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Quiz's mean elapsed time is large multiple of available time

I have given three quizzes in my class.

Each of these quizzes are exactly 10 minutes, enforced by the quiz's start and end times. It is impossible for a student to go longer than 10 minutes. (Exception: 1.6% of my students have a disability accommodation and get 15 minutes on their quizzes, but that is such a small effect, I doubt its relevance.)

Here's the mean elapsed times for these quizzes, as per the Quiz and Item Analysis report:

- Quiz 1: 08:20 (
**5000% of max time!**) - Quit 2: 01:18 (
**780% of max time!**) - Quiz 3: 0:03 (
**30% of max time!?**)

I am unclear how to interpret these numbers. Is this field mislabeled?

I just double-checked quiz 1's settings in its **Assign** section, and they are all as expected: every quiz begins and ends on the same calendar date, and the start and end times are all within 10 minutes of each other (except for the 1.6% who get 15 minutes).

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Well that is an iteresting statistic. If you figure it out, the percentages are acting as if the time to take the quiz is 10 seconds (3 seconds/10 = 30%, 1:18 = 78 seconds => 78/10 = 780%, 8:20 = 500 seconds => 500/10 = 5000%)

So, I believe there may be a math issue in the actual calculation - somehow they are mixing units of seconds and minutes in the calculation.

That is all I have. I may play around with it and see if I get the same results as you do.

Ron

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Are these new quizzes?

I do not see the %time in parentheses next to the average time in classic quizzes. In my trial quiz in New quizzes, I should have had an average time of around 1 minute, but it showed 0 for the average time(I am not sure why that would be the case).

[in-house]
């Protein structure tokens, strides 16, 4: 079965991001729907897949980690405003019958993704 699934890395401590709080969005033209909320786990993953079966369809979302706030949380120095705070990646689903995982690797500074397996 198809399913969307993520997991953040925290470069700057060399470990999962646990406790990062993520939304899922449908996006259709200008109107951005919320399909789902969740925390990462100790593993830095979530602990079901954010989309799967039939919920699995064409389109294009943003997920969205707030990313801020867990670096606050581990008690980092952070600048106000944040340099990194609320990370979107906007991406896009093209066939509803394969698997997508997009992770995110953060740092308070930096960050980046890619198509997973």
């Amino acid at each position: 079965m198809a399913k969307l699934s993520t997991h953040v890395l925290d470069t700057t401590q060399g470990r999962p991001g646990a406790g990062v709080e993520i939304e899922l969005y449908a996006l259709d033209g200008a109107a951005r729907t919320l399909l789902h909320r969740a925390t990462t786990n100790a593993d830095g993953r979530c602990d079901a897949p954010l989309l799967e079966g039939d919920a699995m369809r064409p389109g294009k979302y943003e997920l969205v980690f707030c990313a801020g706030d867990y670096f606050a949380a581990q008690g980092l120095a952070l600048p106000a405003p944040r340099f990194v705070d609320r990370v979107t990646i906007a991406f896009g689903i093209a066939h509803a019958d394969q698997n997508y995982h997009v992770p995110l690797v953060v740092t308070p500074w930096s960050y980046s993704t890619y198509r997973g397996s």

Can you provide a screen shot of the quiz analysis showing the percent you are talking about.

Ron

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@Ron_Bowman wrote:Are these new quizzes?

I do not see the %time in parentheses next to the average time in classic quizzes. In my trial quiz in New quizzes, I should have had an average time of around 1 minute, but it showed 0 for the average time(I am not sure why that would be the case).

Can you provide a screen shot of the quiz analysis showing the percent you are talking about.

Ron

Yes, they are new quizzes.

Here's a screenshot of the output from quiz 1:

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Now I am confused. In your original posts you showed for the 8:20 average time a 5000% value. I thought the 5000% is what you were referencing.

In that screenshot, the average time is 8:20 which is 8 minutes 20 seconds which is under the 10 minutes allotted for the exam. So I do not understand what the problem is. What am I misinterpreting?

Ron

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I think there may be some ambiguity in the current time notation. I'm guessing @arencambre interpreted 8:20 as 8 hours and 20 minutes, when I do believe it's actually meant to be 8 minutes and 20 seconds. It may be beneficial for the UI to display the hours unit when it's zero (0:08:20) or have some other way to indicate the time units to avoid this ambiguity.

-Chris

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There is no consistent interpretation of that number that makes any sense.

If 08:20 means 8 minutes and 20 seconds, then this means my 113 students completed a similar quiz (also 20 question, some of which require thought) in one minute and 18 seconds! 😱

But wait, there're more! The third quiz had 19 instead of 20 questions. Just omitting that one question caused them to answer all 19 questions in only three seconds!!! 😱

Strangely, when I reduce to 12 questions, they go back to taking 7 minutes and 14 seconds?

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That is interesting. One thing I noticed is that the format you see for the statistical information is different from mine - maybe window size as I am on a computer and you may be on a tablet (that is beside the point at hand).